Metro General Manager Carmen E. Turner yesterday recommended a $425 million operating budget for the next fiscal year that holds the line on bus and subway fares.

Turner described the spending plan as "probably the tightest budget" ever drawn up by the transit agency.

Under Turner's proposal, bus and rail fares, which were raised June 30, would not be increased again before June 30, 1986, the end of the next fiscal year. In the last increases, minimum rush-hour fares rose a nickel to 80 cents and surcharges were revised for long-distance rail trips.

In moving to forestall another increase, Turner fulfilled a pledge she made earlier this year, when she warned that fares should be kept "affordable" to encourage ridership.

Her plan appeared likely to win solid backing from Metro's board of directors, which has expressed concern about rising fares.

"Unless something drastic were to happen, I don't think there will be any fare increase," said Metro board Chairman John G. Milliken, who also is vice chairman of the Arlington County Board. He praised Turner's proposed budget, saying it would "cut back significantly on overhead and administrative expenses."

The budget recommendations are expected to be reviewed by the Metro board, which plans to take final action by March.

Turner relied largely on cost-cutting moves, including eliminating 52 jobs, to avoid a fare increase. Milliken said two of Turner's recommendations would likely stir considerable debate.

One of these proposals is a $1.5 million reduction in bus service on what were termed "marginal" routes with relatively few riders.

Officials said that "a couple dozen" bus routes were targets for possible cutbacks, but declined to identify them. Previous moves to cut bus service have drawn protest.

Under another proposal, Metro's staff of telephone information workers, who answer calls from patrons about routes and fares, would be slashed from 57 employes to 33.

Officials said improved training and equipment would offset the cutbacks, but the issue previously has raised concern.

The transit system's mounting costs long have drawn complaints from local governments, which furnish more than $200 million a year to offset Metro's deficits and pay off interest on bonds. Metro officials said Turner's plan marked a significant curtailment in costs and subsidies.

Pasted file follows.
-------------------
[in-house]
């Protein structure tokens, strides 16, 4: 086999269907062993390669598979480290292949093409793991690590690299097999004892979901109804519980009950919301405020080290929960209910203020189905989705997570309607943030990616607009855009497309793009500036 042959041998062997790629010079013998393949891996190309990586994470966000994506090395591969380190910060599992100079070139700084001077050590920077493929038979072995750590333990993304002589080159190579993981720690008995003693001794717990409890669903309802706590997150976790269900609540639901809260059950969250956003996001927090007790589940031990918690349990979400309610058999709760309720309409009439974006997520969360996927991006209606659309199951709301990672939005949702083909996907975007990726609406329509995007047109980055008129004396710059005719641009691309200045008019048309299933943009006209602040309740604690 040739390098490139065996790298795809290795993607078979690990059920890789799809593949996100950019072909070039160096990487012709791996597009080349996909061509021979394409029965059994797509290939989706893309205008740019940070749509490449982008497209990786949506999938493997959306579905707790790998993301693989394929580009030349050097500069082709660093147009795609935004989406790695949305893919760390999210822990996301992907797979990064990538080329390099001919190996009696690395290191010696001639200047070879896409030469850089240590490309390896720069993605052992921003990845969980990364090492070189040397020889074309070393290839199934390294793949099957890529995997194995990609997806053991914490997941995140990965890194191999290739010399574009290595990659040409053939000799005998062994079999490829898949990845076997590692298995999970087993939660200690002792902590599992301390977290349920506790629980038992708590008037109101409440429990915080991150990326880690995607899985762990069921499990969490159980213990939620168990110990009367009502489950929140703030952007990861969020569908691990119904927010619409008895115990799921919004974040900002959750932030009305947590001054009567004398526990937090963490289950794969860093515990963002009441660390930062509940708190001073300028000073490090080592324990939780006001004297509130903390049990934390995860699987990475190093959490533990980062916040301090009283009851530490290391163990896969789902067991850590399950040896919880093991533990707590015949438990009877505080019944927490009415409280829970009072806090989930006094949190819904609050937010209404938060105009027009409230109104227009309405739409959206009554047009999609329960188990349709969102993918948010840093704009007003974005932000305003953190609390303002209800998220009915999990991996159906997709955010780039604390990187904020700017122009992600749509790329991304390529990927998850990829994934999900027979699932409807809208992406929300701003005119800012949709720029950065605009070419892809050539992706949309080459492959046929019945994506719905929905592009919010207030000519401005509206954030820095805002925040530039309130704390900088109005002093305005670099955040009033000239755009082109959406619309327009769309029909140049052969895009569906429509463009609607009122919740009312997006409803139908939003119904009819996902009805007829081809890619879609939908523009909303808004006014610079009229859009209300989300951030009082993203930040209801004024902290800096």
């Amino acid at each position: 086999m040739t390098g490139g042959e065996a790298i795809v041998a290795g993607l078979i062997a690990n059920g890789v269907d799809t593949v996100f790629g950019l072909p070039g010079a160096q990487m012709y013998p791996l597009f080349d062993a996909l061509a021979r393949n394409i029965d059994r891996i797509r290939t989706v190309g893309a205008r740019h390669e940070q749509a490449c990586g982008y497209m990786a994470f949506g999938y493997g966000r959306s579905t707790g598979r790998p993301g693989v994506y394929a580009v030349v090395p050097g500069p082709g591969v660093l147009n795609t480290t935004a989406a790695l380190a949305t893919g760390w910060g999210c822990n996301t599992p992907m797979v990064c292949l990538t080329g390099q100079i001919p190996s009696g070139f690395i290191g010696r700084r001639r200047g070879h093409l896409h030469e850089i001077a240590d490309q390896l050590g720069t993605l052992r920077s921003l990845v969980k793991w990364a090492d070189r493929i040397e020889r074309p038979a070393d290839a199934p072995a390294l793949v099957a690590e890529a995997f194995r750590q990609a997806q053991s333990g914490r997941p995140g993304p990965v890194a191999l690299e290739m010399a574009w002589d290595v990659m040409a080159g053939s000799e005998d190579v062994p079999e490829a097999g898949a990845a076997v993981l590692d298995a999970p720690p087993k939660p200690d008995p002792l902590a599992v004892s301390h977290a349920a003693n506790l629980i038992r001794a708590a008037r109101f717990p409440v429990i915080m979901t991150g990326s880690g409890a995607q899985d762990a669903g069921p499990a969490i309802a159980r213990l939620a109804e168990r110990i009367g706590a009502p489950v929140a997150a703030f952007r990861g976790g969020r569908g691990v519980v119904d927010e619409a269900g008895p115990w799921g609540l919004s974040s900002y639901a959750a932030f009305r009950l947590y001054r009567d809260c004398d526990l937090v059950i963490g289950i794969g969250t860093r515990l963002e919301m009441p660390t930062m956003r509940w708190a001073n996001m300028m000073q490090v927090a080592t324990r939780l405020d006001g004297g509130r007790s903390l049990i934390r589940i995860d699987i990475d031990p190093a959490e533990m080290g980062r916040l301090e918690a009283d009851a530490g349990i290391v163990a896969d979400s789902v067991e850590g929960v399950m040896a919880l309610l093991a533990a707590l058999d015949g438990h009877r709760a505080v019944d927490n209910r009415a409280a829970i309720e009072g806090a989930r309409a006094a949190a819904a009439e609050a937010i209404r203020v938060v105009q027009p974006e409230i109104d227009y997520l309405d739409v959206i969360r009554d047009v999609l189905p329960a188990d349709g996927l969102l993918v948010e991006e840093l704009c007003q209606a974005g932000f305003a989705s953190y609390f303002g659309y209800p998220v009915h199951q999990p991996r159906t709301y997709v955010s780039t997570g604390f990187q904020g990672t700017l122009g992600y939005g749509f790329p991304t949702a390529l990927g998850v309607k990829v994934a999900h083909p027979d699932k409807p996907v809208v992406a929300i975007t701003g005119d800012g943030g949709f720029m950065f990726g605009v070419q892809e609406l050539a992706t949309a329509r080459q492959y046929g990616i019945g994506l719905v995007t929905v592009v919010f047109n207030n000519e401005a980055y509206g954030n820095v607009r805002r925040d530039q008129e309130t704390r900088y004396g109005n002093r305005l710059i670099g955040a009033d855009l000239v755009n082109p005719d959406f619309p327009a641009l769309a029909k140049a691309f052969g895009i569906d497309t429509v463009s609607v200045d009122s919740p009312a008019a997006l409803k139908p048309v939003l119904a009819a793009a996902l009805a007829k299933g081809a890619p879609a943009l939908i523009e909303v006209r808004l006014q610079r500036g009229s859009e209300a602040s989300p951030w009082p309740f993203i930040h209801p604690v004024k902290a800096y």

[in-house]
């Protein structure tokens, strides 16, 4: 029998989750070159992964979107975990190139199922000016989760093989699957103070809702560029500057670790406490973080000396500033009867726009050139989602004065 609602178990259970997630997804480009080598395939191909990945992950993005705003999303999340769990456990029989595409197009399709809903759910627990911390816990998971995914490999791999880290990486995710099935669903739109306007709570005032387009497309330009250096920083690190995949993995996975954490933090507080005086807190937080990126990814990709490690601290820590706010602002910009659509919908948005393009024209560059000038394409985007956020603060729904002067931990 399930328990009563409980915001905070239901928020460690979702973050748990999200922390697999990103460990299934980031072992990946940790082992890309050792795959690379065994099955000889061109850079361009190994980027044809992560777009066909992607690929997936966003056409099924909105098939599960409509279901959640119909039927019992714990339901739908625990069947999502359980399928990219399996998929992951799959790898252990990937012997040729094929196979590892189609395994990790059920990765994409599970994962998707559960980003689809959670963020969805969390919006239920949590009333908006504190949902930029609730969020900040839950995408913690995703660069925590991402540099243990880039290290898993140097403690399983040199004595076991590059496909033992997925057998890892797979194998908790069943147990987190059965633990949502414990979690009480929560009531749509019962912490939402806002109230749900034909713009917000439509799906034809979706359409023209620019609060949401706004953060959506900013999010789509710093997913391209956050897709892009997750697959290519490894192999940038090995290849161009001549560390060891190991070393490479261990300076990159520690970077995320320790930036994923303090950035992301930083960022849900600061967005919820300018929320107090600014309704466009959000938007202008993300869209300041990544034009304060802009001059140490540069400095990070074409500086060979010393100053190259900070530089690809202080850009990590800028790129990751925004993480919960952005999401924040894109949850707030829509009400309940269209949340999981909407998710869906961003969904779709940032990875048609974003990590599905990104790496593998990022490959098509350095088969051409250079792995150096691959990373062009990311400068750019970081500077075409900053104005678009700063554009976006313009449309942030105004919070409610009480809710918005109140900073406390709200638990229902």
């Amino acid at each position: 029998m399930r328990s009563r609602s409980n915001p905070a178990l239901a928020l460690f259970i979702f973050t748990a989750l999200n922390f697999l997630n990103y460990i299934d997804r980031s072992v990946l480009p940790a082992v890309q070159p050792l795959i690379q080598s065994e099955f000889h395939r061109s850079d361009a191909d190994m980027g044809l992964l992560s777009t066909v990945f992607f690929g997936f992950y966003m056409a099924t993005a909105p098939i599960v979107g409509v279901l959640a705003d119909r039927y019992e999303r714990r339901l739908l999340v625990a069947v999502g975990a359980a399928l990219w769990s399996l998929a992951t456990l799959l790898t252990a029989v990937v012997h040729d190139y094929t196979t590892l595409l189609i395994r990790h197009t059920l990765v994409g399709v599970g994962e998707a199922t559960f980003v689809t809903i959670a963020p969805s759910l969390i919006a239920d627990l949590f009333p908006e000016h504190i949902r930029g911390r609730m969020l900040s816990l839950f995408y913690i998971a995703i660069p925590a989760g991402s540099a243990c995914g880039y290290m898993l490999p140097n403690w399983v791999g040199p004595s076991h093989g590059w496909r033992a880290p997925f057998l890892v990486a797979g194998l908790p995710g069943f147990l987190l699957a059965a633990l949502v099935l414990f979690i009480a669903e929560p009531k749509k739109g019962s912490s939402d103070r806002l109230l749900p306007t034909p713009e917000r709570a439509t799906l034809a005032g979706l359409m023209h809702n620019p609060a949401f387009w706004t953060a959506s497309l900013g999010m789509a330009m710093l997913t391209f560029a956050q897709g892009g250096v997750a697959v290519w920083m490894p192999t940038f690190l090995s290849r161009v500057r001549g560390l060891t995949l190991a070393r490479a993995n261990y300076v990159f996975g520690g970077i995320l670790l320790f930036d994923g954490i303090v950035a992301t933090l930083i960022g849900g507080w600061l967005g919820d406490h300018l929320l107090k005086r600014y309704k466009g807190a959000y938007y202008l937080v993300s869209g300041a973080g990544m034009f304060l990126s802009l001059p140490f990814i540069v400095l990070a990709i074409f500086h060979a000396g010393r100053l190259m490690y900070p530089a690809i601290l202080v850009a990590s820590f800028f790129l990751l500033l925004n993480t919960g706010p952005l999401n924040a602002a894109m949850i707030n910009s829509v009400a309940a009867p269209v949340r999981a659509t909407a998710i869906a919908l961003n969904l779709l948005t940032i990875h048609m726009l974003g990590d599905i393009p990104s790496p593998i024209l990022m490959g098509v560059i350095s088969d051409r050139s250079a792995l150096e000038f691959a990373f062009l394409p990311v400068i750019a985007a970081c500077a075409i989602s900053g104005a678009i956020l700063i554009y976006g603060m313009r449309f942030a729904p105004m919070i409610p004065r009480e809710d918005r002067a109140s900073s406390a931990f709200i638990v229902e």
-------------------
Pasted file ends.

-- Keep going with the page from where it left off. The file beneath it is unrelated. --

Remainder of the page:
The costs of running the bus and rail system would rise from an estimated $399.1 million this year to $424.9 million under the proposed budget.

Despite the increase, Turner said the financial trend "is down" if it is viewed "from a constant dollar standpoint which factors out inflation."

Subsidies provided by county and city governments would increase from an estimated $208.4 million this year to $222 million next year.

The 6.5 percent increase appeared to be among the smallest since the Metro system was established in the 1970s.

Officials initially argued that the proposed rise in subsidies would be "the lowest dollar and percentage increase" in Metro's history, but their assertion was not borne out by a review of earlier data. They also described it as a 4.2 percent increase by citing figures that have since been revised.

Turner said she planned to trim Metro's staff of more than 7,600 employes largely by leaving vacancies unfilled and through resignations and retirements.

The curtailment reflected a 5 percent cutback in administrative overhead, increased automation and other moves to improve productivity, she said.

Turner proposed to hire 125 rail employes to prepare for the opening of an Orange Line extension to Fairfax County's Vienna terminus, scheduled for mid-1986, but this increase would be offset by eliminating 177 positions for clerical and other workers.

Turner also suggested reducing electric power consumption by running some trains at slightly lower maximum speeds. To avoid delays for passengers, she said these trains would also reduce waiting time at stations. The plan "would certainly not in any way degrade service," she said.